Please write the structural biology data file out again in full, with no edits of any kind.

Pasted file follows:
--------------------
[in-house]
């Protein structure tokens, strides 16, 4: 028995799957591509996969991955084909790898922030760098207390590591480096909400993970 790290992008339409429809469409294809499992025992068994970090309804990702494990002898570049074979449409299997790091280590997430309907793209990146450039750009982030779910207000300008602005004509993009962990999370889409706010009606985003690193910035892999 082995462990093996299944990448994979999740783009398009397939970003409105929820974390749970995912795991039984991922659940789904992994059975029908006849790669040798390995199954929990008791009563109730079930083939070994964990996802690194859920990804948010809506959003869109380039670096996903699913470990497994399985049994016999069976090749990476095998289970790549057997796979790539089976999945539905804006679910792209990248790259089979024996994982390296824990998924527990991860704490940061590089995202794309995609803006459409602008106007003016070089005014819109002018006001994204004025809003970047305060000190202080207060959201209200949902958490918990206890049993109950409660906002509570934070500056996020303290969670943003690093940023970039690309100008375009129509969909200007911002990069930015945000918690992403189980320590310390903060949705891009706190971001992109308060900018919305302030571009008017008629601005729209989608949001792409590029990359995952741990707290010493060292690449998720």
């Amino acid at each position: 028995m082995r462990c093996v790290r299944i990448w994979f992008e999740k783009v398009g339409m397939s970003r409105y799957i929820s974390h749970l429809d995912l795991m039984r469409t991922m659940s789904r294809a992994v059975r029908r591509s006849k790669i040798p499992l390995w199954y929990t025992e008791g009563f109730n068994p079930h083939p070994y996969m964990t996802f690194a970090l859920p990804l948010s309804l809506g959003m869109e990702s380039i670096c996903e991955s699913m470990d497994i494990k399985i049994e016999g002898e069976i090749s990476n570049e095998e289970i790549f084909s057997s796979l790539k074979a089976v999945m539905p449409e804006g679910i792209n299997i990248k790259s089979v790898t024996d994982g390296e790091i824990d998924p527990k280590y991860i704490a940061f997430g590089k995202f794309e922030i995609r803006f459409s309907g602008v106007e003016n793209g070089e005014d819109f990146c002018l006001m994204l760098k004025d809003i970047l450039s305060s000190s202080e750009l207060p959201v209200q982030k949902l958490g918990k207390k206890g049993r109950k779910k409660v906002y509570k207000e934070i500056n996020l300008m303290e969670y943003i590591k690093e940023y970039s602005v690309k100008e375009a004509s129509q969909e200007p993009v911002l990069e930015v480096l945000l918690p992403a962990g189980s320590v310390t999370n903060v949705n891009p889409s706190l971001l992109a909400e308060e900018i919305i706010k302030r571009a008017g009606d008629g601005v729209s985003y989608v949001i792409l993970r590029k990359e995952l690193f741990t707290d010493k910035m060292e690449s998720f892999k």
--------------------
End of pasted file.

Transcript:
[in-house]
């Protein structure tokens, strides 16, 4: 028995799957591509996969991955084909790898922030760098207390590591480096909400993970 790290992008339409429809469409294809499992025992068994970090309804990702494990002898570049074979449409299997790091280590997430309907793209990146450039750009982030779910207000300008602005004509993009962990999370889409706010009606985003690193910035892999 082995462990093996299944990448994979999740783009398009397939970003409105929820974390749970995912795991039984991922659940789904992994059975029908006849790669040798390995199954929990008791009563109730079930083939070994964990996802690194859920990804948010809506959003869109380039670096996903699913470990497994399985049994016999069976090749990476095998289970790549057997796979790539089976999945539905804006679910792209990248790259089979024996994982390296824990998924527990991860704490940061590089995202794309995609803006459409602008106007003016070089005014819109002018006001994204004025809003970047305060000190202080207060959201209200949902958490918990206890049993109950409660906002509570934070500056996020303290969670943003690093940023970039690309100008375009129509969909200007911002990069930015945000918690992403189980320590310390903060949705891009706190971001992109308060900018919305302030571009008017008629601005729209989608949001792409590029990359995952741990707290010493060292690449998720």
């Amino acid at each position: 028995m082995r462990c093996v790290r299944i990448w994979f992008e999740k783009v398009g339409m397939s970003r409105y799957i929820s974390h749970l429809d995912l795991m039984r469409t991922m659940s789904r294809a992994v059975r029908r591509s006849k790669i040798p499992l390995w199954y929990t025992e008791g009563f109730n068994p079930h083939p070994y996969m964990t996802f690194a970090l859920p990804l948010s309804l809506g959003m869109e990702s380039i670096c996903e991955s699913m470990d497994i494990k399985i049994e016999g002898e069976i090749s990476n570049e095998e289970i790549f084909s057997s796979l790539k074979a089976v999945m539905p449409e804006g679910i792209n299997i990248k790259s089979v790898t024996d994982g390296e790091i824990d998924p527990k280590y991860i704490a940061f997430g590089k995202f794309e922030i995609r803006f459409s309907g602008v106007e003016n793209g070089e005014d819109f990146c002018l006001m994204l760098k004025d809003i970047l450039s305060s000190s202080e750009l207060p959201v209200q982030k949902l958490g918990k207390k206890g049993r109950k779910k409660v906002y509570k207000e934070i500056n996020l300008m303290e969670y943003i590591k690093e940023y970039s602005v690309k100008e375009a004509s129509q969909e200007p993009v911002l990069e930015v480096l945000l918690p992403a962990g189980s320590v310390t999370n903060v949705n891009p889409s706190l971001l992109a909400e308060e900018i919305i706010k302030r571009a008017g009606d008629g601005v729209s985003y989608v949001i792409l993970r590029k990359e995952l690193f741990t707290d010493k910035m060292e690449s998720f892999k």